About UsFriends of the Livermore Library History

Our History

In 1978, after Proposition 13 eliminated the district tax that partially supported the Livermore Library, a charter group of 18 city residents formed the Friends of the Livermore Library (FOLL) as a non-profit corporation. Between the Friends’ inception and 2009, we have donated more than $450,000 to the Livermore Public Library for equipment, repairs, books, supplies, programs, awards and education. FOLL began with 54 members and our net worth was $700. The Friends donated their first major gifts in 1980: a microfilm reader-printer, a sign-making machine, a 16mm movie projector, and a 35mm slide projector. In 1981 FOLL furnished the Library with its first computer, an Apple II Plus. FOLL was instrumental in the development of our two branch libraries. In 1984 the Friends donate $5,000 for the Springtown branch site preparation, and from 1988 to 1991, they provided the funds for the Open Air Library at May Nissen Park. In 1986, FOLL provided the funds to start a literacy project — Project READ.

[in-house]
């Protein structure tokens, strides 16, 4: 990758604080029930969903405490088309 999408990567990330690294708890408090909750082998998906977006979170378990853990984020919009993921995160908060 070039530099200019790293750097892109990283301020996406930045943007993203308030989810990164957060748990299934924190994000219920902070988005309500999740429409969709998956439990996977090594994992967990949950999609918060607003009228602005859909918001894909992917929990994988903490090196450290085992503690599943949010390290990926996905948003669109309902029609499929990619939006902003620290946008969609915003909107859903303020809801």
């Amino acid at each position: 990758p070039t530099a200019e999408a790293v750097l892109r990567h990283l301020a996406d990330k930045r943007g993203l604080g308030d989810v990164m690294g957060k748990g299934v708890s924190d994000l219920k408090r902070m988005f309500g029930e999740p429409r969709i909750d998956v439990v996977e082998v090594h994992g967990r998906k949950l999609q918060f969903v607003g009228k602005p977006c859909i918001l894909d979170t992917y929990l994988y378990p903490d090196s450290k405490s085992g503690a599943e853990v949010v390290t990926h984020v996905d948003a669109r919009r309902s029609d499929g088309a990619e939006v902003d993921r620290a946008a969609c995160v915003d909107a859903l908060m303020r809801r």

FOLL committed to working for the passage of Bond Measure L, a joint effort with Livermore Valley Joint Unified School District and Livermore Area Recreation & Park District to secure funding for a new Community Center, funds to maintain public school buildings, and a new 45,000 square foot Civic Center Library. With the passage of the bond measure, $20M was provided to build the new library, which is three times the size of its predecessor. The new library design included a dedicated room for the Friends Corner. In 2000, the Young Adult Volunteer (YAV) program formed a YAV Council with outstanding YAVs from each library branch. The Council developed the BookMark volunteer program, in which Senior YAVs listen to elementary school children report on the books they read in the Summer Reading Game. 132 YAVs donated 2,152 hours at all four library sites during the summer of that year. In 2007, FOLL underwrote the first Livermore Reads Together program. The Library staff chose Zorro, by Isabel Allende, for its appropriateness to the Livermore community. The book is available in English and Spanish, and there is an adapted book for children entitled Young Zorro, The Iron Brand. Funds donated by the Friends purchased multiple copies of the book, film rights to Zorro films for showing in the library, and fees for a live performance. Programs included talks on local history of the time covered in the story, family events, storytelling, craft programs.